In March, three graduate students in the department (Josh Garlich, Adele Gordon, and Cassie Nelson) traveled to St. Margaret Mary School located at 92nd and Capitol in Milwaukee to judge science fair projects from 4th, 5th, and 6th graders.. The students were awarded a set number of points based on their poster board arrangement, creativity, organization, testability of the hypothesis, and more. The students worked on the projects individually or in pairs, depending on grade level, and in each grade level, 1st, 2nd, and 3rd place prizes were awarded. Memorable projects included blowing up soda by adding mints, testing the dissolvability of salt and sugar, and testing the “absorbability” of generic vs. brand name diapers. Josh, Adele, and Cassie enjoyed sharing their science expertise with the students and teachers and had fun reaching out to a catholic Milwaukee K-8 school.
Meghan Fealey is a second year graduate student in Dr. Lisa Petrella’s lab, and serves as the graduate student representative for the department.
"I had the privilege of attending my first conference last summer at the International C. elegans Meeting at the University of California Los Angeles. I was a first year graduate student and had only worked with C. elegans- or worms, as we like to call them- and my project for a little over 3 months. Although this was a short time, my PI encouraged me to draft and present a poster of the data I had collected. Upon arriving at UCLA, I was a little overwhelmed by all of the worm scientists and fields of research that C. elegans had contributed to. I attended many talks and various technique workshops and even a few social events, including a worm comedy show and dance party. The most memorable part of my journey however, was presenting my data for the first time. The poster session ran for three hours and I was scheduled to present my poster for the first hour and a half. I had a stream of interested people at my poster for well over the required hour and a half. I met people who were really encouraging and seemed excited about the data I had and the future of my project. However, the most memorable people were those who were a little more skeptical and wanted to debate my experimental design and results. Although this was stressful, it helped me learn more about my project and the criticisms of my work. Overall, I met some really great scientists, learned a lot about the field, and was encouraged about my research and my future in academia."
A number of our students will be graduating with their degrees this May. We’d like to congratulate them on their achievements, and wish them the best for their future endeavors.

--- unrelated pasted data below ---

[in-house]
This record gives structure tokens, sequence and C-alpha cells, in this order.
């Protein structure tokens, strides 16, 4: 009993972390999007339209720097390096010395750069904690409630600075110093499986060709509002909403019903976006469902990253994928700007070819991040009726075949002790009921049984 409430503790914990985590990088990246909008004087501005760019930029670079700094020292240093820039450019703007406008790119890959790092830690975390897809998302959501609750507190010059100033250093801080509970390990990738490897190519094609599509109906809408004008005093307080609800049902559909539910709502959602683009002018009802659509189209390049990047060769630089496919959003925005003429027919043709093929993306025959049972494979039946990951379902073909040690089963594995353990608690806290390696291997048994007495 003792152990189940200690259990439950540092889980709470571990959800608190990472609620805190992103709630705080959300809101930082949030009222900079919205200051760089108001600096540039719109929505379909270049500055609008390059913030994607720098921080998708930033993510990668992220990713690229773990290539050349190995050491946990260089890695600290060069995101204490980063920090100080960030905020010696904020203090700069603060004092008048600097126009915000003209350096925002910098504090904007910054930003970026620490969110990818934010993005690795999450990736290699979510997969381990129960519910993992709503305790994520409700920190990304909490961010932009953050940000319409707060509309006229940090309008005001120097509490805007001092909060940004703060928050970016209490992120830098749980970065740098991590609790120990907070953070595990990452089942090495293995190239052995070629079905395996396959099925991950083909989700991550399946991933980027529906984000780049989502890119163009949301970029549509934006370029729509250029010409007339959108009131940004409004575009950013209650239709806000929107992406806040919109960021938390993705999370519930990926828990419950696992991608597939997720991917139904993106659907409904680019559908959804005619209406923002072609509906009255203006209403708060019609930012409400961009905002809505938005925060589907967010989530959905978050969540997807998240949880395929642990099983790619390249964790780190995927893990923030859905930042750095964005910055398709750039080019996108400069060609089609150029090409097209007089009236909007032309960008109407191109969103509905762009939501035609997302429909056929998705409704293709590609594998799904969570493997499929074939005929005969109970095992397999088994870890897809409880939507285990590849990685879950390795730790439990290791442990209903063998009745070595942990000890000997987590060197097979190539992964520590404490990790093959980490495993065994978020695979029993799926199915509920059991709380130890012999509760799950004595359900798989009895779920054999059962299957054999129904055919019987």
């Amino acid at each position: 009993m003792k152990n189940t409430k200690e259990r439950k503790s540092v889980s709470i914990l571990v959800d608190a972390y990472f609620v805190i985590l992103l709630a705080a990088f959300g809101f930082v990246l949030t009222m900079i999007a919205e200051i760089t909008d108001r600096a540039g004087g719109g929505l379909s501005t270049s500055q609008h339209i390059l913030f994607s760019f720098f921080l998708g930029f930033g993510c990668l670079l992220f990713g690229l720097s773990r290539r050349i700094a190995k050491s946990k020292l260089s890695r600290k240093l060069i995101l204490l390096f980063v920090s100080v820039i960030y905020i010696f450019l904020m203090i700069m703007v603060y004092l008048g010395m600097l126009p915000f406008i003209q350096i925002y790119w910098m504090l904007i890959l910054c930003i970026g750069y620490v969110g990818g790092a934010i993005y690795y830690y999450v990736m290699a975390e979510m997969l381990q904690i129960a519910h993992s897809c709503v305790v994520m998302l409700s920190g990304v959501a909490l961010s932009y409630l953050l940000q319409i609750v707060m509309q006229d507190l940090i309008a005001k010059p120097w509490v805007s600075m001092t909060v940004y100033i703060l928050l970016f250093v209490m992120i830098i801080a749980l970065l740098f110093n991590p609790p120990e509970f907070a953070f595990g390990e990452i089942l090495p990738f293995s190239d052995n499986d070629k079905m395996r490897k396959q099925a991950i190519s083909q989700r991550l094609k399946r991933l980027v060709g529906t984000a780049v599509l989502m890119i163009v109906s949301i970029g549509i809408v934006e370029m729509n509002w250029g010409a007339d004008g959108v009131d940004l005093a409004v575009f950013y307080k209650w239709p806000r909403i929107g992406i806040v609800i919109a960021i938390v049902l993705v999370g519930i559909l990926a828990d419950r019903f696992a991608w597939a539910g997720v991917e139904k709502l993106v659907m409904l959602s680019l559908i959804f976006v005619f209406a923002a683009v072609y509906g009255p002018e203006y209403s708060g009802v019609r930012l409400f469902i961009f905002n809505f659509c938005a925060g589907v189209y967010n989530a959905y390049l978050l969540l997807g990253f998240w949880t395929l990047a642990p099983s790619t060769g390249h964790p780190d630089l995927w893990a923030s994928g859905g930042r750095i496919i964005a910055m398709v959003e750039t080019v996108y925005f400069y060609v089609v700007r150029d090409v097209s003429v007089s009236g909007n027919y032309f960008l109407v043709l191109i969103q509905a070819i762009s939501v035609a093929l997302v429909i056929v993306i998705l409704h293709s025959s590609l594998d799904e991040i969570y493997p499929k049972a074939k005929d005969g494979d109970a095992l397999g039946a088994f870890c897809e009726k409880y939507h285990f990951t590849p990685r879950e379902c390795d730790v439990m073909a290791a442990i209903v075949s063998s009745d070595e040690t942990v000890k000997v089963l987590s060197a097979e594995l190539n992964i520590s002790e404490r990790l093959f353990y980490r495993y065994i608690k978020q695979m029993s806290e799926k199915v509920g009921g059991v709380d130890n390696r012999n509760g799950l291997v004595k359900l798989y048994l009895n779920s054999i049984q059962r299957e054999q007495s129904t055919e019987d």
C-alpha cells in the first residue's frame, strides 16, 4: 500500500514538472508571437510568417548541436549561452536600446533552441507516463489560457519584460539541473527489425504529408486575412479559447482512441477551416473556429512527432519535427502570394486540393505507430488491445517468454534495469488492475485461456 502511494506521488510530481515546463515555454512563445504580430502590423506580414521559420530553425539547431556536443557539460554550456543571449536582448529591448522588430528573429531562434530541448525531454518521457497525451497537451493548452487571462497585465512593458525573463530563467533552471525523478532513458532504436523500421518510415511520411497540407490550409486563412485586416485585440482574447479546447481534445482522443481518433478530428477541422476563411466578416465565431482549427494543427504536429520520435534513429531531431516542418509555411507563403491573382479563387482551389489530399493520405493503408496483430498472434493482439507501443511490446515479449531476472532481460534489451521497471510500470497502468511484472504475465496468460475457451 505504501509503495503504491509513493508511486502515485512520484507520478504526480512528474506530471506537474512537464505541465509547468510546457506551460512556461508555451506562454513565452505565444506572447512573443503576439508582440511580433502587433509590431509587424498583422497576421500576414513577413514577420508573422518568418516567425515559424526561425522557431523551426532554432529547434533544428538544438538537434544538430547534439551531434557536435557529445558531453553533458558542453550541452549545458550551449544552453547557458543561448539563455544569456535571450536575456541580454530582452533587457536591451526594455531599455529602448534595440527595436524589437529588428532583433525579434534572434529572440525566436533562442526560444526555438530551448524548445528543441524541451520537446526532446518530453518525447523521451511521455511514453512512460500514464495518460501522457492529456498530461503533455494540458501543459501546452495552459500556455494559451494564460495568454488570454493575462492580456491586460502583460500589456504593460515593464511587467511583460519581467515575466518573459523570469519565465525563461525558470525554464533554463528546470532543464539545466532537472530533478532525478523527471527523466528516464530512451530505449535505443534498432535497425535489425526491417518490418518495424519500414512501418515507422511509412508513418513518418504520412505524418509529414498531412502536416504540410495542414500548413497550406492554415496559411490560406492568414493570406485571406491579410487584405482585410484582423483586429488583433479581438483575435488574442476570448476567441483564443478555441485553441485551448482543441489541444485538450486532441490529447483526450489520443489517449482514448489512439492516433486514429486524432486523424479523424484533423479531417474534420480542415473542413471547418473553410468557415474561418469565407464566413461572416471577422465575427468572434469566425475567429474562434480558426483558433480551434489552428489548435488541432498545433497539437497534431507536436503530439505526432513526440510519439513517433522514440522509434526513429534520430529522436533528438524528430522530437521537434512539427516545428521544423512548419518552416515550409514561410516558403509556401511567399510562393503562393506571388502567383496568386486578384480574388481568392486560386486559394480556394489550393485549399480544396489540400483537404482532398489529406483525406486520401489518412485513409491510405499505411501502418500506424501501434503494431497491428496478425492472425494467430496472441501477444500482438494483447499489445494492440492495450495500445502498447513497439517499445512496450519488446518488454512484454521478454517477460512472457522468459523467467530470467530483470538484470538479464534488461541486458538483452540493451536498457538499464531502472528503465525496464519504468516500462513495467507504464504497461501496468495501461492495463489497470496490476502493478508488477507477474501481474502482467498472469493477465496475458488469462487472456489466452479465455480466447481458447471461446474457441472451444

Andrew Karls, Ph.D. May 2014
Advisor: Dr. Michelle Mynlieff
Dissertation: Mechanism of GABA (B) receptor-activated increases in L-type calcium current in the neonatal mammalian hippocampus.
Jon Resch, Ph.D. May 2014
Advisor: Dr. SuJean Choi
Dissertation: Hypothalamic pituitary adenylate cyclase-activating polypeptide: Impact on energy Homeostasis and glutamate signaling.
Jasmine Wu, M.S. May 2014
Advisor: Dr. Robert Peoples
Thesis: Positions in the GluN2C-containing NMDAR regulate alcohol sensitivity and ion channel gating.
Jordan Blacktop, Ph.D. May 2014
Advisor: Dr. John Mantsch
Dissertation: Ventral Tegmental Area Regulation of Stress-Induced Reinstatement of Cocaine Seeking.
Zac Lunak, Cassie Nelson and Tiezheng Li were awarded Richard W. Jobling Awards to present their work as first authors at conferences.
Cassie Nelson recently received a travel award from the MU Graduate School for her upcoming trip to the Experimental Biology Conference in San Diego, CA.
The Dr. Catherine Grotelueschen Scholarship Fund for Biology provides an annual award to a graduate student in the Department of Biological Sciences to support the recipient’s summer research. Josh Garlich is this year's reciepient of the award.
Cassie Nelson and her mentor, Dr. Bob Fitts (along with Dr. Sandra Hunter and Dr. Alex Ng from the Exercise Science Department), traveled to Merrillville, IN in November to the Midwest ACSM conference to present a symposium on “Central and Peripheral Factors in Skeletal Muscle Fatigue: Impact of Aging and Disease”.
Cassie Nelson gave a 45 min talk entitled, “Cross bridge mechanisms of skeletal muscle fatigue: effects of H+, Pi, and age”, to the Medical College of Wisconsin’s Department of Physiology for their seminar series in January.
Yi Lin went to the Midwest Enzyme Mechanism Conference in October, and presented a poster there on "Studies into Domain Coordinations of Urea Amidolyase".
Cassie Nelson and Fitts RH. Effects of low cell pH and elevated inorganic phosphate on the pCa-force relationship in single muscle fibers at near-physiological temperatures. American Journal of Physiology Cell Physiology, 306: C670-678, 2014.